August 16, 2018

HTC Willfully Violates the GPL in T-Mobile's New G2 Android Phone

[UPDATE (Oct 14, 2010): HTC has released the source code. Evidently 90-120 days was not in fact necessary, given that they managed to do it 7 days after the phone’s official release. It is possible that the considerable pressure from the media, modders, kernel copyright holders, and other kernel hackers contributed to the apparently accelerated release.]

[UPDATE (Nov 10, 2010): The phone has been permanently rooted.]

Last week, the hottest new Android-based phone arrived on the doorstep of thousands of expectant T-Mobile customers. What didn’t arrive with the G2 was the source code that runs the heart of the device — a customized Linux kernel. Android has been hailed as an open platform in the midst of other highly locked-down systems, but as it makes its way out of the Google source repository and into devices this vision has repeatedly hit speedbumps. Last year, I blogged about one such issue, and to their credit Google sorted out a solution. This has ultimately been to everyone’s benefit, because the modified versions of the OS have routinely enabled software applications that the stock versions haven’t supported (not to mention improved reliability and speed).

When the G2 arrived, modders were eager to get to work. First, they had to overcome one of the common hurdles to getting anything installed — the “jailbreak”. Although the core operating system is open source, phone manufacturers and carriers have placed artificial restrictions on the ability to modify the basic system files. The motivations for doing so are mixed, but the effect is that hackers have to “jailbreak” or “root” the phone — essentially obtain super-user permissions. In 2009, the Copyright Office explicitly permitted such efforts when they are done for the purpose of enabling third-party programs to run on a phone.

G2 owners were excited when it appeared that an existing rooting technique worked on the G2, but were dismayed when their efforts were reversed every time the phone rebooted. T-Mobile passed the buck to HTC, the phone manufacturer:

The HTC software implementation on the G2 stores some components in read-only memory as a security measure to prevent key operating system software from becoming corrupted and rendering the device inoperable. There is a small subset of highly technical users who may want to modify and re-engineer their devices at the code level, known as “rooting,” but a side effect of HTC’s security measure is that these modifications are temporary and cannot be saved to permanent memory. As a result the original code is restored.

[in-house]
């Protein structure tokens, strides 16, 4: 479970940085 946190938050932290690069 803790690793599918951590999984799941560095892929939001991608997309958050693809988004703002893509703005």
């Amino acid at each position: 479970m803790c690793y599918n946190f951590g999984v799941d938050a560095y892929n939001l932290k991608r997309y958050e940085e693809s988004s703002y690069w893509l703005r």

As it turned out, the internal memory chip included an option to make certain portions of memory read-only, which had the effect of silently discarding all changes upon reboot. However, it appears that this can be changed by sending the right series of commands to the chip. This effectively moved the rooting efforts into the complex domain of hardware hacking, with modders trying to figure out how to send these commands. Doing so involves writing some very challenging code that interacts with the open-source Linux kernel. The hackers haven’t yet succeeded (although they still could), largely because they are working in the dark. The relevant details about how the Linux kernel has been modified by HTC have not been disclosed. Reportedly, the company is replying to email queries with the following:

Thank you for contacting HTC Technical Assistance Center. HTC will typically publish on developer.htc.com the Kernel open source code for recently released devices as soon as possible. HTC will normally publish this within 90 to 120 days. This time frame is within the requirements of the open source community.

Perhaps HTC (and T-Mobile, distributor of the phone) should review the actual contents of the GNU Public License (v2), which stipulate the legal requirements for modifying and redistributing Linux. They state that you may only distribute derivative code if you “[a]ccompany it with the complete corresponding machine-readable source code.” Notably, there is no mention of a “grace period” or the like.

The importance of redistributing source code in a timely fashion goes beyond enabling phone rooting. It is the foundation of the “copyleft” regime of software licensing that has led to the flourishing of the open source software ecosystem. If every useful modification required waiting 90 to 120 days to be built upon, it would have taken eons to get to where we are today. It’s one thing for a company to choose to pursue the closed-source model and to start from scratch, but it’s another thing for it to profit from the goodwill of the open source community while imposing arbitrary and illegal restrictions on the code.